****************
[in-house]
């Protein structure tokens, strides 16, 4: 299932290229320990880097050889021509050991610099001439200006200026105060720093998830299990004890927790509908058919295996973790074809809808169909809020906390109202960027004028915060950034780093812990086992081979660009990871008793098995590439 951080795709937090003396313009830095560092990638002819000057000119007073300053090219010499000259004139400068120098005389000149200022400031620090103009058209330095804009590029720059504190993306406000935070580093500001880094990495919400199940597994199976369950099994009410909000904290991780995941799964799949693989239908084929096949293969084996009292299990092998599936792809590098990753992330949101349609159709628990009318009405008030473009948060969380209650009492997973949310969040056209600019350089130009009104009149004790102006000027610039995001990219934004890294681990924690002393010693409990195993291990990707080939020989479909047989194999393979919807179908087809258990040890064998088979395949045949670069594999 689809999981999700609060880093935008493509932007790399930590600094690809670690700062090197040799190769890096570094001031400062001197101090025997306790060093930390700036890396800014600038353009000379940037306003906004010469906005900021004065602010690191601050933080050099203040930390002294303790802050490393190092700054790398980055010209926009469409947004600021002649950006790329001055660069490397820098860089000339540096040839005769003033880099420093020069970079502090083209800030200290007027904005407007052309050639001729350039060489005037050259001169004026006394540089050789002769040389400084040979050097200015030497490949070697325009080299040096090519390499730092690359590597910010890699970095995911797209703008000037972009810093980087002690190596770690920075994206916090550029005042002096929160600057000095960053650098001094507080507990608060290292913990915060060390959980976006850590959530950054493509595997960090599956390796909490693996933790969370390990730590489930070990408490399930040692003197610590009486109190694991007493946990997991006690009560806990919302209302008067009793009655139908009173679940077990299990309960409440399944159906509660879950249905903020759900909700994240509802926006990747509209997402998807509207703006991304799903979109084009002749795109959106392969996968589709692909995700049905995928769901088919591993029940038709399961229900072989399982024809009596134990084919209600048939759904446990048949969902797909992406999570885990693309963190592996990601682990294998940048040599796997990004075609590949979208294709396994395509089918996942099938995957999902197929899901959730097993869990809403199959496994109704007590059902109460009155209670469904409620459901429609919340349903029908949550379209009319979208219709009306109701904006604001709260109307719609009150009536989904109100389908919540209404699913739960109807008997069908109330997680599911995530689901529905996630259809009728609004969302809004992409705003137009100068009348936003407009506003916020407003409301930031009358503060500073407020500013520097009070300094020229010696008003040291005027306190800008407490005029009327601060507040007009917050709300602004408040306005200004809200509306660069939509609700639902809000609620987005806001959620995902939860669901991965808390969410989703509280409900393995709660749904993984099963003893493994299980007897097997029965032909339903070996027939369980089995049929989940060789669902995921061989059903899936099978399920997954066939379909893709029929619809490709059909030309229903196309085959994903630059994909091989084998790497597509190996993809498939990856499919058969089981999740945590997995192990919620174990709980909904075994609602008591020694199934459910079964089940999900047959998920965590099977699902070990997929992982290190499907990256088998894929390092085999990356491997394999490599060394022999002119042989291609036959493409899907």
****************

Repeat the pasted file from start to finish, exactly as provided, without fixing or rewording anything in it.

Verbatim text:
[in-house]
């Protein structure tokens, strides 16, 4: 299932290229320990880097050889021509050991610099001439200006200026105060720093998830299990004890927790509908058919295996973790074809809808169909809020906390109202960027004028915060950034780093812990086992081979660009990871008793098995590439 951080795709937090003396313009830095560092990638002819000057000119007073300053090219010499000259004139400068120098005389000149200022400031620090103009058209330095804009590029720059504190993306406000935070580093500001880094990495919400199940597994199976369950099994009410909000904290991780995941799964799949693989239908084929096949293969084996009292299990092998599936792809590098990753992330949101349609159709628990009318009405008030473009948060969380209650009492997973949310969040056209600019350089130009009104009149004790102006000027610039995001990219934004890294681990924690002393010693409990195993291990990707080939020989479909047989194999393979919807179908087809258990040890064998088979395949045949670069594999 689809999981999700609060880093935008493509932007790399930590600094690809670690700062090197040799190769890096570094001031400062001197101090025997306790060093930390700036890396800014600038353009000379940037306003906004010469906005900021004065602010690191601050933080050099203040930390002294303790802050490393190092700054790398980055010209926009469409947004600021002649950006790329001055660069490397820098860089000339540096040839005769003033880099420093020069970079502090083209800030200290007027904005407007052309050639001729350039060489005037050259001169004026006394540089050789002769040389400084040979050097200015030497490949070697325009080299040096090519390499730092690359590597910010890699970095995911797209703008000037972009810093980087002690190596770690920075994206916090550029005042002096929160600057000095960053650098001094507080507990608060290292913990915060060390959980976006850590959530950054493509595997960090599956390796909490693996933790969370390990730590489930070990408490399930040692003197610590009486109190694991007493946990997991006690009560806990919302209302008067009793009655139908009173679940077990299990309960409440399944159906509660879950249905903020759900909700994240509802926006990747509209997402998807509207703006991304799903979109084009002749795109959106392969996968589709692909995700049905995928769901088919591993029940038709399961229900072989399982024809009596134990084919209600048939759904446990048949969902797909992406999570885990693309963190592996990601682990294998940048040599796997990004075609590949979208294709396994395509089918996942099938995957999902197929899901959730097993869990809403199959496994109704007590059902109460009155209670469904409620459901429609919340349903029908949550379209009319979208219709009306109701904006604001709260109307719609009150009536989904109100389908919540209404699913739960109807008997069908109330997680599911995530689901529905996630259809009728609004969302809004992409705003137009100068009348936003407009506003916020407003409301930031009358503060500073407020500013520097009070300094020229010696008003040291005027306190800008407490005029009327601060507040007009917050709300602004408040306005200004809200509306660069939509609700639902809000609620987005806001959620995902939860669901991965808390969410989703509280409900393995709660749904993984099963003893493994299980007897097997029965032909339903070996027939369980089995049929989940060789669902995921061989059903899936099978399920997954066939379909893709029929619809490709059909030309229903196309085959994903630059994909091989084998790497597509190996993809498939990856499919058969089981999740945590997995192990919620174990709980909904075994609602008591020694199934459910079964089940999900047959998920965590099977699902070990997929992982290190499907990256088998894929390092085999990356491997394999490599060394022999002119042989291609036959493409899907």